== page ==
Wuthering Heights – disappointed

I am quite a voracious reader and go through about 30 books a year. I try to read a couple of so-called ‘classics’ alongside my usual mix of history and historical novels. I’ve recently finished Wuthering Heights by Emily Bronte and I have to say I’m still not entirely sure if I liked it or not. Apart from Mrs Dean the erstwhile narrator, I found it hard to relate to or have sympathy with any of the other characters. In addition, the character of Mr Lockwood is almost an afterthought and I feel is poorly constructed even though we receive the story of Healthcliff and Catherine through him.

The lack of any real backbone to the female characters is also disconcerting and is clearly based on the Bronte sisters’ own experiences rather than any attempt at thinking outside the narrow confines of their own existence. I find this more annoying because Jane Eyre by Charlotte Bronte has more substance to her and that doyenne of the ‘classics’ Jane Austen created several forthright female characters despite her own experiences and life being somewhat limited. Unfortunately I will have consign Catherine, Frances, Isabella and young Catherine to the same category as Tess of the D’Urbavilles – fluffy, light and completely unable to cope with the world and experiences around them. Furthermore, the Bronte sisters all initially published their works under male pen names. When combining both of the above points, are these appropriate ideas to give to teenagers who are encouraged to read this book?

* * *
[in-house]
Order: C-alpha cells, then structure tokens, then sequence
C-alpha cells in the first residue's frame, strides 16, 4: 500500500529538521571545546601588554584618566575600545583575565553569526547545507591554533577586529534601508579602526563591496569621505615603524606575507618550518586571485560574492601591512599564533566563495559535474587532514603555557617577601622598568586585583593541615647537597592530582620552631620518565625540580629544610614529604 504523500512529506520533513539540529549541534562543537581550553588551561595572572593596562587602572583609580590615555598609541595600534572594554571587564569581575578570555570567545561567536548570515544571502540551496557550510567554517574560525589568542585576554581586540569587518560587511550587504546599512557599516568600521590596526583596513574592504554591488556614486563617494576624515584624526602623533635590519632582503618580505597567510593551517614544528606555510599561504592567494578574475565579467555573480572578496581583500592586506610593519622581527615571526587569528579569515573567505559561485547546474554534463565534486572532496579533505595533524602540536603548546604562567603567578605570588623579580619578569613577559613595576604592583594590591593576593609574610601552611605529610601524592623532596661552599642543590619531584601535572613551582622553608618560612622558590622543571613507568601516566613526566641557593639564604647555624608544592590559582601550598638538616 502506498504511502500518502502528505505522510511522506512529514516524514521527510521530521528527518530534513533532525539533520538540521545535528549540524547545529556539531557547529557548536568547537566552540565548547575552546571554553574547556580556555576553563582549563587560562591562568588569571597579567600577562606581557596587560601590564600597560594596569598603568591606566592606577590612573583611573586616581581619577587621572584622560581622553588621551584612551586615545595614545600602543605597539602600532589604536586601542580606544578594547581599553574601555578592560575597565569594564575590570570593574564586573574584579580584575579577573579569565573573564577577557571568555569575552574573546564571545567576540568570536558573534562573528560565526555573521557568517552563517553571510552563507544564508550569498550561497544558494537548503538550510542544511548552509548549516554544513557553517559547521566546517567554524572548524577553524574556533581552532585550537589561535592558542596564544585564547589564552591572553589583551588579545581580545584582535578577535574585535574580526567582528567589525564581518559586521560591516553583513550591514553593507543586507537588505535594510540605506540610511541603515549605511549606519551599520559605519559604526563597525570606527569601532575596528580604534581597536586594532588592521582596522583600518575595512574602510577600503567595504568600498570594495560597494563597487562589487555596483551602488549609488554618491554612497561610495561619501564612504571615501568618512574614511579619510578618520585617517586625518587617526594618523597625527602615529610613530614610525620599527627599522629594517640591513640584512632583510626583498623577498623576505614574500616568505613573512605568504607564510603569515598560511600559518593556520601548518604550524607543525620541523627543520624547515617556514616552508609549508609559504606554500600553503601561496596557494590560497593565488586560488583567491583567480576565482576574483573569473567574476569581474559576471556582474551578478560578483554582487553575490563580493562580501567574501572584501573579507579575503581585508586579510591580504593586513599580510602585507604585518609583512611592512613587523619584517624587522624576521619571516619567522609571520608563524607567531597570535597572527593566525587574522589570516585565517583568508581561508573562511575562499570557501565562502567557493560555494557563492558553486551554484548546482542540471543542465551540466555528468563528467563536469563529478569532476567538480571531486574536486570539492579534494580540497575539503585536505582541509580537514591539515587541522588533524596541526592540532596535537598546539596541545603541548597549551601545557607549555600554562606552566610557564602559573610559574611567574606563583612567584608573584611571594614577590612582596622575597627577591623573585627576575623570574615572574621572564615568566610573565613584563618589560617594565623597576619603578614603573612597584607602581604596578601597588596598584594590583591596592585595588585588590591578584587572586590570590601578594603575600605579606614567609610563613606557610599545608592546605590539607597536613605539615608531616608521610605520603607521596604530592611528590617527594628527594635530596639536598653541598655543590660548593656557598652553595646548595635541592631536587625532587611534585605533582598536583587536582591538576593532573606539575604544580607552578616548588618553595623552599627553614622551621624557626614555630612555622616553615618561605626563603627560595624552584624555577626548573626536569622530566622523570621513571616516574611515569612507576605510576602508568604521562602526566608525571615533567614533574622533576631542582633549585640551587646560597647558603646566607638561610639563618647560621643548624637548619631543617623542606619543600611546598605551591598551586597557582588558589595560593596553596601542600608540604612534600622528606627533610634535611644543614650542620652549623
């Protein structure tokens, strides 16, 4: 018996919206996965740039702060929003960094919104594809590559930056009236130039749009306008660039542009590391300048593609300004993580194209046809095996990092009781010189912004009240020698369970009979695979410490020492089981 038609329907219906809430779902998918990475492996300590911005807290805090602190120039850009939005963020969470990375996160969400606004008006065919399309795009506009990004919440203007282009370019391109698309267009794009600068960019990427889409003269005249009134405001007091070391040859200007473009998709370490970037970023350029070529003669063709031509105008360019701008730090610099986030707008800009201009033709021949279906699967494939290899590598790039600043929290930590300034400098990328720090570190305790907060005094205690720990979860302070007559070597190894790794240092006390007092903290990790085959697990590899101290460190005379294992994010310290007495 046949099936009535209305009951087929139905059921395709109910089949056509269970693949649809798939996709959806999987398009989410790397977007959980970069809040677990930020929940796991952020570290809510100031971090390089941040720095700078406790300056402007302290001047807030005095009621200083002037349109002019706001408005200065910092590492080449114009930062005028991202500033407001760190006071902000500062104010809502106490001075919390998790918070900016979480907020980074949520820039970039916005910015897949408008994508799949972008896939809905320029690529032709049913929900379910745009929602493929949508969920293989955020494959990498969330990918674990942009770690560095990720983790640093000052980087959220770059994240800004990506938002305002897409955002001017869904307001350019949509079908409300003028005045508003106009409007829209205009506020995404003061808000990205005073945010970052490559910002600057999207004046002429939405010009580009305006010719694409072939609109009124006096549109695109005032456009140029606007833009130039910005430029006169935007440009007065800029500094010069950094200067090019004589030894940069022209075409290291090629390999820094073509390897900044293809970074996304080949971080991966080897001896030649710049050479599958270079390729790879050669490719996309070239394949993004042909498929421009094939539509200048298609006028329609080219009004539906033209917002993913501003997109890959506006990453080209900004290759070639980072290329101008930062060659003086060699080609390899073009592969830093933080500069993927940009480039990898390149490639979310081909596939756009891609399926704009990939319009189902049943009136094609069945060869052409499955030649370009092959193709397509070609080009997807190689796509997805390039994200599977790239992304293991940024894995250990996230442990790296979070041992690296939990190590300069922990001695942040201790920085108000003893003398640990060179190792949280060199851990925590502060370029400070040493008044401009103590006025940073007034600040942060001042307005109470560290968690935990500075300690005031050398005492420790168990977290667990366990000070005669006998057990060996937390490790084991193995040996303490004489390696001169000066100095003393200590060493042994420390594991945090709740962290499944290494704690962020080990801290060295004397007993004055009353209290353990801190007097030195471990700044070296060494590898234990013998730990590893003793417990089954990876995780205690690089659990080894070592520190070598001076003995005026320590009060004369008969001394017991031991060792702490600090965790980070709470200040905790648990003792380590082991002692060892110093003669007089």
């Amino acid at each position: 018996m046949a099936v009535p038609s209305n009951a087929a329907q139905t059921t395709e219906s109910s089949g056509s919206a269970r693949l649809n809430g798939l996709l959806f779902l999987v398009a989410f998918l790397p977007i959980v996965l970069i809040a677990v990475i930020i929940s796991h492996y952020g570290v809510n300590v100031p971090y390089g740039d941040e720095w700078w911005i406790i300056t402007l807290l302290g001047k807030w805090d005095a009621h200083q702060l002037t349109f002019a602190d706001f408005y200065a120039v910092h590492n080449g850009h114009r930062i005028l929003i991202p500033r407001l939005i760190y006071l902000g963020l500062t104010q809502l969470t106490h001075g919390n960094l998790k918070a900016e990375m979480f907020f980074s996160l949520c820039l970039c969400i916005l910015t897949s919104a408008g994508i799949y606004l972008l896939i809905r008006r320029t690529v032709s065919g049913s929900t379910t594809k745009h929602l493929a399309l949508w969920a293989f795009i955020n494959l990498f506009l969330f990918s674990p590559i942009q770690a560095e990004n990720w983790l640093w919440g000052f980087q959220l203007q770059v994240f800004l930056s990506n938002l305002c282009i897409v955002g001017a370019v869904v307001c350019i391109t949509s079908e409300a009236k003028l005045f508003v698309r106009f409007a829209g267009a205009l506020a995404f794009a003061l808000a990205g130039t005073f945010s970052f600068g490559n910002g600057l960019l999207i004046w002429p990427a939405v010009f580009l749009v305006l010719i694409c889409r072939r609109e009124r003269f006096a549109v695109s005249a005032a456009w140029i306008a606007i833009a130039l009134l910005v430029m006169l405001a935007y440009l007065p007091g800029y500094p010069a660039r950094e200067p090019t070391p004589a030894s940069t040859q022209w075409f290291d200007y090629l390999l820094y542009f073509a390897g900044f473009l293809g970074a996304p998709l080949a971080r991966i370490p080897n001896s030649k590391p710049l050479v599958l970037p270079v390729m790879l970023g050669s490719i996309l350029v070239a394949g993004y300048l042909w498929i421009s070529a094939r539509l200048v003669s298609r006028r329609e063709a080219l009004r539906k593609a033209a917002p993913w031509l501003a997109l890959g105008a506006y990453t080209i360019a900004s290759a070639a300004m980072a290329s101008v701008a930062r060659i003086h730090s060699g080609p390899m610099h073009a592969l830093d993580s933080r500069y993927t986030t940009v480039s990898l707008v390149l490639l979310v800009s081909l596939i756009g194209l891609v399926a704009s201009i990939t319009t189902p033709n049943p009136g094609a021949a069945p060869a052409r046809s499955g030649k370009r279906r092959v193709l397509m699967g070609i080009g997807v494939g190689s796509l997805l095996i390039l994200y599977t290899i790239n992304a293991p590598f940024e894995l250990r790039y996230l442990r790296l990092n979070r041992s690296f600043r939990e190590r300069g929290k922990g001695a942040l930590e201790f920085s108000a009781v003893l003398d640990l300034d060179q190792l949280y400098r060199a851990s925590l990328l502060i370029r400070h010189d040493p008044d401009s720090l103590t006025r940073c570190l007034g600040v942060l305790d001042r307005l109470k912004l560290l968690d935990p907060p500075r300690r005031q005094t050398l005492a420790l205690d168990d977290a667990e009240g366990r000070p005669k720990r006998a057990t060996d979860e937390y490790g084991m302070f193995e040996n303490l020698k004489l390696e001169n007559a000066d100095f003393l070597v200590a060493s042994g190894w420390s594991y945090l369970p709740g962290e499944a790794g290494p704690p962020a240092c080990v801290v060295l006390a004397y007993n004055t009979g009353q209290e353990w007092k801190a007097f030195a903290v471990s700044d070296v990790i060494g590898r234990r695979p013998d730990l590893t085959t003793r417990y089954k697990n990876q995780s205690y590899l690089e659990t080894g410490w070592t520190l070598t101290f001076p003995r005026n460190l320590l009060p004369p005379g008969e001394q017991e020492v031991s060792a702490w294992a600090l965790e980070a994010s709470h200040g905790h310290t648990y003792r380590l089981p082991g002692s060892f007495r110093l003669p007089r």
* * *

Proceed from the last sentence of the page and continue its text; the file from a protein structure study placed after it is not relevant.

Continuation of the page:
The attempt at a moral message is lost in amongst the number of twists and turns of character interaction and the incomprehensible speech of the servant Joseph. Although, I understand the references I believe there are few of my generation or younger who will grasp them and the ‘classic’ label applied to this book is therefore well deserved as, like Greek and Latin, fewer and fewer people understand the subtleties of religious moralism which dominate 19th century novels.

People continue to gasp in horror if you haven’t read Wuthering Heights. I am certain the release of the new Wuthering Heights film later in 2013 will push sales of the book up again with people waxing lyrical about it as so often happens when people read a book after seeing a film. However, if you want the chance to form your own opinion read it before seeing the new film.

 

I believe every book deserves a chance; so read it if you have not but in my opinion it is very much a book of its time, the composition poor and the characters rather one-dimensional and I am hard pushed to take much out of it which is relevant today.

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2 thoughts on “Wuthering Heights – disappointed

  1. Although I haven’t read the book, and I make no apology for this, it occurs to me that the lack of any believable female characters by a female writer can sometimes be a message in itself. I know the Brontës wrote under male pseudonyms, but maybe they always believed their identities would come out? Therefore could it not be that the lack of these female characters is a reflection of the values at their times, or something alone these lines?
    Possibly. As I say though I have not read them, and do not intend to. Nor do I intend to watch the movie. So I could be well wide of the mark.

  2. Pingback: The Power of Three | Eradica

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